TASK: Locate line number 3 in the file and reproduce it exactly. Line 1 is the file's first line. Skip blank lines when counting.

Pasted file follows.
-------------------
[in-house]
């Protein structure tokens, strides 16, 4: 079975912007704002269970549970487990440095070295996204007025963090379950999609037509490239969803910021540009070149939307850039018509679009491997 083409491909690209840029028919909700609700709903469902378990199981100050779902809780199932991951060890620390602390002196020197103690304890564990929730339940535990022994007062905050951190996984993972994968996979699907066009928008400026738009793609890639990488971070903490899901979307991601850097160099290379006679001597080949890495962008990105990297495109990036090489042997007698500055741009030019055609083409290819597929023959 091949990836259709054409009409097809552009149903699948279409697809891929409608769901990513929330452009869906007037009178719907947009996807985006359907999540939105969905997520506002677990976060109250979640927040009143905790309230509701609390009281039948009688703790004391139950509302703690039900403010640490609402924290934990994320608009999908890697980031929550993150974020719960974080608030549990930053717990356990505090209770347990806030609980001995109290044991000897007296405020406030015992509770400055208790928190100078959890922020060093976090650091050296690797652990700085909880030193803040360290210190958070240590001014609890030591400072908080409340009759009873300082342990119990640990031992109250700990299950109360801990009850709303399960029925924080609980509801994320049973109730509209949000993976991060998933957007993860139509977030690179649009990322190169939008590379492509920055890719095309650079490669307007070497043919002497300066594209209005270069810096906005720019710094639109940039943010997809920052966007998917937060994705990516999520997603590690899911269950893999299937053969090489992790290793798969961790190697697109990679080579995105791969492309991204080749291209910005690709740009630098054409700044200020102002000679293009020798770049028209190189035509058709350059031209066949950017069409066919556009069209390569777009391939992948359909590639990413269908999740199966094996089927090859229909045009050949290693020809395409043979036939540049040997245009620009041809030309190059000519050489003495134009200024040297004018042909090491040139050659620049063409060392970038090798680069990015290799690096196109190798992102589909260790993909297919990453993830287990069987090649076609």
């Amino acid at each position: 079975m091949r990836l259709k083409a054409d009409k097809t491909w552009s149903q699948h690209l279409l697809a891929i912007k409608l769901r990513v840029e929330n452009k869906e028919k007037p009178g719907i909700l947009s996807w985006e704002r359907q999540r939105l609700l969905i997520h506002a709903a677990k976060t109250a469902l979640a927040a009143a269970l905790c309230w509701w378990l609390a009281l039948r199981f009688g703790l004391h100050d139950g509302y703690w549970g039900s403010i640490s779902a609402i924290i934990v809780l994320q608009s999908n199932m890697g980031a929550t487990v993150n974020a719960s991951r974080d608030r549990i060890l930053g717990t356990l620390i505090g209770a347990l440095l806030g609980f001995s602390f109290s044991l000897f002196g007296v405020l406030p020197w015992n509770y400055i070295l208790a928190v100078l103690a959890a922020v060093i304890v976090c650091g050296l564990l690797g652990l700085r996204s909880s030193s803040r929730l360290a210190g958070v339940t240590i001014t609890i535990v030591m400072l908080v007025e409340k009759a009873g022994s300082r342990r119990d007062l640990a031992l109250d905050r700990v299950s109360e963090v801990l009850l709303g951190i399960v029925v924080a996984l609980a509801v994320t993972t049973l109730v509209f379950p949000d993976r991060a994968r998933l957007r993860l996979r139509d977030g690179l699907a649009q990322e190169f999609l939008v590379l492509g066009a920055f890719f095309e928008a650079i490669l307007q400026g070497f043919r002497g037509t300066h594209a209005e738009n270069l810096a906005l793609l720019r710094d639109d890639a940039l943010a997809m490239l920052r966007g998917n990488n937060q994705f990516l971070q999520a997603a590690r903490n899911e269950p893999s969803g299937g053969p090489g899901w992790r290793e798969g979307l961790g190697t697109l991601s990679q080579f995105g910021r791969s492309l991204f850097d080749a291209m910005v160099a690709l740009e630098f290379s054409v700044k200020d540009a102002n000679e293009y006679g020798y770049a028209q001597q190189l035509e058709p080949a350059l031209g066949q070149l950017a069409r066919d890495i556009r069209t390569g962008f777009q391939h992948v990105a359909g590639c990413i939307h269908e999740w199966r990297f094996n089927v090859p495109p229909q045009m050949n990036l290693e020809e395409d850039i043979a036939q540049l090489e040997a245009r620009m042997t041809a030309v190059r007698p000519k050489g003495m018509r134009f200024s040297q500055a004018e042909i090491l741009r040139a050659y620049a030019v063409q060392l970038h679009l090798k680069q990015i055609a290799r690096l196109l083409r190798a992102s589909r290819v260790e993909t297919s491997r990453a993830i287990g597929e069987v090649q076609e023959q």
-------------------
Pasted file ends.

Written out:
């Amino acid at each position: 079975m091949r990836l259709k083409a054409d009409k097809t491909w552009s149903q699948h690209l279409l697809a891929i912007k409608l769901r990513v840029e929330n452009k869906e028919k007037p009178g719907i909700l947009s996807w985006e704002r359907q999540r939105l609700l969905i997520h506002a709903a677990k976060t109250a469902l979640a927040a009143a269970l905790c309230w509701w378990l609390a009281l039948r199981f009688g703790l004391h100050d139950g509302y703690w549970g039900s403010i640490s779902a609402i924290i934990v809780l994320q608009s999908n199932m890697g980031a929550t487990v993150n974020a719960s991951r974080d608030r549990i060890l930053g717990t356990l620390i505090g209770a347990l440095l806030g609980f001995s602390f109290s044991l000897f002196g007296v405020l406030p020197w015992n509770y400055i070295l208790a928190v100078l103690a959890a922020v060093i304890v976090c650091g050296l564990l690797g652990l700085r996204s909880s030193s803040r929730l360290a210190g958070v339940t240590i001014t609890i535990v030591m400072l908080v007025e409340k009759a009873g022994s300082r342990r119990d007062l640990a031992l109250d905050r700990v299950s109360e963090v801990l009850l709303g951190i399960v029925v924080a996984l609980a509801v994320t993972t049973l109730v509209f379950p949000d993976r991060a994968r998933l957007r993860l996979r139509d977030g690179l699907a649009q990322e190169f999609l939008v590379l492509g066009a920055f890719f095309e928008a650079i490669l307007q400026g070497f043919r002497g037509t300066h594209a209005e738009n270069l810096a906005l793609l720019r710094d639109d890639a940039l943010a997809m490239l920052r966007g998917n990488n937060q994705f990516l971070q999520a997603a590690r903490n899911e269950p893999s969803g299937g053969p090489g899901w992790r290793e798969g979307l961790g190697t697109l991601s990679q080579f995105g910021r791969s492309l991204f850097d080749a291209m910005v160099a690709l740009e630098f290379s054409v700044k200020d540009a102002n000679e293009y006679g020798y770049a028209q001597q190189l035509e058709p080949a350059l031209g066949q070149l950017a069409r066919d890495i556009r069209t390569g962008f777009q391939h992948v990105a359909g590639c990413i939307h269908e999740w199966r990297f094996n089927v090859p495109p229909q045009m050949n990036l290693e020809e395409d850039i043979a036939q540049l090489e040997a245009r620009m042997t041809a030309v190059r007698p000519k050489g003495m018509r134009f200024s040297q500055a004018e042909i090491l741009r040139a050659y620049a030019v063409q060392l970038h679009l090798k680069q990015i055609a290799r690096l196109l083409r190798a992102s589909r290819v260790e993909t297919s491997r990453a993830i287990g597929e069987v090649q076609e023959q």